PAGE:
Jeremy Corbyn and John McDonnell’s economic policy proves Labour’s just taking the Mickey


IT’S Budget week, the point in the political calendar when powerful Chancellors used to command the economic stage and thrill or terrify voters.

In simpler days, the National Debt was manageable and Treasury ministers could rely on tax revenues to pay the bills.

 Jeremy Corbyn’s socialist fantasies will leave Britain like Venezuela, says Trevor Kavanagh Jeremy Corbyn’s socialist fantasies will leave Britain like Venezuela, says Trevor Kavanagh

Today debt has rocketed to an eye-bleeding £1.8TRILLION, the Treasury still borrows every penny it spends and firms ruthlessly avoid the cack-handed clutches of HMRC.

Who would want to be in Chancellor Phil Hammond’s shoes? Apart from Labour’s John McDonnell . . . and Cabinet rival Michael Gove, of course.

Hammond may be doomed even before he stands up in the Commons on Wednesday. He is already tipped for the chop in the next reshuffle.

He has peanuts to spend and a shroud-waving army of the sick, homeless and discontented on his doorstep.

 EPA “Spreadsheet Phil” is set to deliver his Budget on Wednesday

According to Labour, millions are suffering, the NHS is in ruins, nurses, teachers and the entire public sector need more pay. Hundreds of thousands of houses must be built every year for first-time buyers and migrants.

The chorus of special pleaders is deafening. And a little misleading. We have near-full employment for the first time in decades, wages are rising, voters are happy and the economy is growing, not collapsing as almost every Remainer predicted before Brexit.

If anything, the problem Phil Hammond faces is the raised expectations of voters who have actually done rather better than expected since the 2008 slump.

True, damage inflicted by the banks has gone unpunished and there are still too many people with real problems in making ends meet.

 Critics say McDonnell's plan to burden the state will risk economic stabilityAlamy Live News Critics say McDonnell’s plan to burden the state will risk economic stability

The State is expected to answer them all, especially with Jeremy Corbyn and his sinister side-kick McDonnell claiming they can shake a magical Money Tree.

Sorcerer’s Apprentice McDonnell was at it again yesterday, dressed in funereal black, vowing to scrap PPI contracts, renationalise railways and water utilities and borrow big for infrastructure.

He was talking like a dodgy three-card trickster, but if I heard correctly it came to about £250BILLION apiece.

Luckily, it won’t cost voters a brass farthing. Under some fairytale formula unknown to the vile Tories, a Labour Chancellor would fund this socialist fantasy out of future “profits”.

 Labour is polling at eight points behind the floundering Tories on economic managementPA:Press Association Labour is polling at eight points behind the floundering Tories on economic management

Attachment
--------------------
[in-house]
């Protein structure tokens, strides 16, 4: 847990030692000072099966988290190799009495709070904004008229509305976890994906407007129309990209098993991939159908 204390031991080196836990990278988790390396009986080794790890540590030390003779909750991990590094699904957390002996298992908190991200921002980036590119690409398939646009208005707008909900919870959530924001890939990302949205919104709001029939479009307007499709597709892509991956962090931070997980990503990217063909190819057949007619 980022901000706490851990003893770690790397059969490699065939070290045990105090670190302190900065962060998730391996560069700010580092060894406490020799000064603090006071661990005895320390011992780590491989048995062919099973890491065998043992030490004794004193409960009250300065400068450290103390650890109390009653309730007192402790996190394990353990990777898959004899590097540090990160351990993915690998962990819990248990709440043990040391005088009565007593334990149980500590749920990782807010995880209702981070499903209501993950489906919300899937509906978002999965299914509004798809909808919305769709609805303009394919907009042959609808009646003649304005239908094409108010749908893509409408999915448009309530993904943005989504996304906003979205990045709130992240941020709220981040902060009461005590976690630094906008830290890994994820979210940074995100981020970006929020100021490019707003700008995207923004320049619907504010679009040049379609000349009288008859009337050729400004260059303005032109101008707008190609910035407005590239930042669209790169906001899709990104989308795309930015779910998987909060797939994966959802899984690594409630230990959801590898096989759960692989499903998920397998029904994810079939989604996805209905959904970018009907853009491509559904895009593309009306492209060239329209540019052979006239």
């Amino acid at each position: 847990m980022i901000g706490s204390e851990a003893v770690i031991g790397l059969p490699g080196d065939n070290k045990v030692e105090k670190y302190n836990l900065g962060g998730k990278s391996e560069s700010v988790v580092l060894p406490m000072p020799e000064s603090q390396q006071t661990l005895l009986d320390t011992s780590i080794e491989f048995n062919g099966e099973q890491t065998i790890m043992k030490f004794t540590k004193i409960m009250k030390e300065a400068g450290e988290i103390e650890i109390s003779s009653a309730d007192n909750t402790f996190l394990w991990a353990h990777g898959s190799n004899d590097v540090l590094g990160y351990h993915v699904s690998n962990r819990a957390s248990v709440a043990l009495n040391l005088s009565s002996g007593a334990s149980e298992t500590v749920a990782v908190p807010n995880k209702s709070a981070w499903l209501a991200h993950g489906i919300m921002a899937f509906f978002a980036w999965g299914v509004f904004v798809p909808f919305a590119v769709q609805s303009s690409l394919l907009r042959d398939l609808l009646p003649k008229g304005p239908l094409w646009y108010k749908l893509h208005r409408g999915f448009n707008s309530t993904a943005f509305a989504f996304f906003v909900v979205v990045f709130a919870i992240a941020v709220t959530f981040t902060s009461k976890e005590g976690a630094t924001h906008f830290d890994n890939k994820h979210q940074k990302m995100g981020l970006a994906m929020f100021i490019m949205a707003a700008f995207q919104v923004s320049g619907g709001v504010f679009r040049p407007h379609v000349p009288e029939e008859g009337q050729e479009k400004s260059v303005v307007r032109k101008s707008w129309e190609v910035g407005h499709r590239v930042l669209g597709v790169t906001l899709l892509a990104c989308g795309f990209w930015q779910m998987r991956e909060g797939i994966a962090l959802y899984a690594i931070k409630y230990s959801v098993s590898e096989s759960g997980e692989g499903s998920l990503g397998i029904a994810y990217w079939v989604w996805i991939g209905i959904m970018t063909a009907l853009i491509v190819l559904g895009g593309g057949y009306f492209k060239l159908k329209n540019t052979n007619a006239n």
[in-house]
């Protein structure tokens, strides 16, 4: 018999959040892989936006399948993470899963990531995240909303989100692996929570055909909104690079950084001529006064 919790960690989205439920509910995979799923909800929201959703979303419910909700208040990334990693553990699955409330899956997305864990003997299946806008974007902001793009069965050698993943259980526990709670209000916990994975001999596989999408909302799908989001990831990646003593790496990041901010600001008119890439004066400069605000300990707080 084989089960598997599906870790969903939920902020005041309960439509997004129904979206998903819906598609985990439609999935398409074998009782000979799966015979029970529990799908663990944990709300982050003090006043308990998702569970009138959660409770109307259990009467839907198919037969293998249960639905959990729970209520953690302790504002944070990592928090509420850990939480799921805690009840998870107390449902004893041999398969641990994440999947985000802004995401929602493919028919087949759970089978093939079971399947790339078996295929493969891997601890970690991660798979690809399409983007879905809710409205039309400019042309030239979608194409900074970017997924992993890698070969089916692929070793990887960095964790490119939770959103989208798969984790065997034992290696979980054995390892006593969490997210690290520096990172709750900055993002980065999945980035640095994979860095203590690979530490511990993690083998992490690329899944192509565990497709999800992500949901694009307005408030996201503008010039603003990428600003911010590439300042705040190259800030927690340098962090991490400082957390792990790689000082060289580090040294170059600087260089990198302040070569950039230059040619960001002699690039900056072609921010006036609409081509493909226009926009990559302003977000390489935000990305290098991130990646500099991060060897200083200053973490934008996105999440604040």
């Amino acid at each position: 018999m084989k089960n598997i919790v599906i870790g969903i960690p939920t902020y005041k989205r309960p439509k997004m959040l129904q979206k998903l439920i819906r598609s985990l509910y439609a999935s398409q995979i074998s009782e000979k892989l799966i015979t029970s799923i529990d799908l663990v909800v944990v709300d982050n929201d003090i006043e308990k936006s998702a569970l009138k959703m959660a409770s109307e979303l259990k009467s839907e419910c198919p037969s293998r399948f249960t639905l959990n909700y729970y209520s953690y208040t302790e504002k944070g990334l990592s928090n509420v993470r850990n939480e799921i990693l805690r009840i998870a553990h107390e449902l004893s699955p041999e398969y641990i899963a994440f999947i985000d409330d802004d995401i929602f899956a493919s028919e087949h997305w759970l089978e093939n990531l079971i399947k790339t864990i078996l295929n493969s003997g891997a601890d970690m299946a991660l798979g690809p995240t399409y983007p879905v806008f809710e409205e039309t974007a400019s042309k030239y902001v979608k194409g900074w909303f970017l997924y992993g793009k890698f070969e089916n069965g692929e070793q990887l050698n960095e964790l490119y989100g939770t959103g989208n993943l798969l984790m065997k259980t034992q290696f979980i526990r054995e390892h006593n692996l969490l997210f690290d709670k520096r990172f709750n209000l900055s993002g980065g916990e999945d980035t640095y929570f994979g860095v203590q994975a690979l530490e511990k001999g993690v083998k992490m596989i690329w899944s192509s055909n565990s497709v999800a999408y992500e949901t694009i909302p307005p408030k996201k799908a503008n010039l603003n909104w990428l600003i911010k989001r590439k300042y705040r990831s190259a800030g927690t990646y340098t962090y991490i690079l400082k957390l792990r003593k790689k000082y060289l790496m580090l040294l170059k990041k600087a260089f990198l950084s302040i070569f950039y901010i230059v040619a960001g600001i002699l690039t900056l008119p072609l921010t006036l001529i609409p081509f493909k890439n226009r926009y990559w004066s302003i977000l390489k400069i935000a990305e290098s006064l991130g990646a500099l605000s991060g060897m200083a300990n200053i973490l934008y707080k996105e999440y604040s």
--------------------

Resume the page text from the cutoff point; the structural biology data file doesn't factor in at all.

Yes, the sort of profits British Leyland, British Telecom, British Rail, British Steel and British Coal used to make.

You might scoff, but socialism is a tried and tested success.

Look at Venezuela, the Marxist utopia worshipped by Jezza and his deluded left-wing pals.

This South American paradise, afloat on the world’s biggest oil reserves, was hailed by Corbyn a few months ago as a template for the UK.

 Caracas adopted a Jezza-esque economic planPA:Press Association Caracas adopted a Jezza-esque economic plan

Then they went crackers in Caracas with McDonnell-style economics.

Venezuela ended up last week defaulting on its debts, leaving people to starve and begging for a lifebelt from kindly Vlad Putin.

Jezza, who is also a fan of the Kremlin tyrant, has gone strangely silent. No wonder Labour is eight points behind the floundering Tories on economic management.

Amazingly, McDonnell yesterday celebrated this margin of distrust, gleefully pointing out Labour was TWENTY points adrift last year. Away with the fairies or what?

“Spreadsheet Phil” has taken plenty of flak from critics, including this column, but at least he is serious about economic stability and paying our way.

 Chancellor Hammond will present his Budget speech on WednesdayEPA Chancellor Hammond will present his Budget speech on Wednesday

He might be terminally downbeat about Brexit, but he says Britain can and will make the best of it.

“Britain has a very bright future ahead of it and we have to embrace the opportunities a post-Brexit world will have to offer,” he told the BBC’s Andrew Marr.

“We must run towards these opportunities and seize them.”

Sadly, in one of his many U-turns, Mr Hammond has run away from the greatest of these opportunities. At one point, he wanted to make Britain a magnet for foreign investment by slashing business taxes in the event of a No Deal Brexit.

That would have focused minds in Brussels and perhaps persuaded EU bosses a decent trade deal is good for both sides. Unfortunately, he ditched the idea.

A job perhaps for the next Chancellor.

Surrendering sovereignty over courts is a sure-fire way to lose next election

BREXIT supremo David Davis is apparently ready to give Brussels a say over UK law for years after Brexit – despite the PM’s vow to “take back control of our laws and end the jurisdiction of the ECJ”.

The ECJ could seize the opportunity to introduce unwelcome new laws binding the UK on anything it likes while transition arrangements continue, even after we have officially broken free.

As top Brexit lawyer Martin Howe QC points out, the ECJ will be an entirely foreign court once we leave the EU. No sovereign country should bend the knee to a foreign jurisdiction.

A deal like this is the surest guarantee the Tories would lose the next election.

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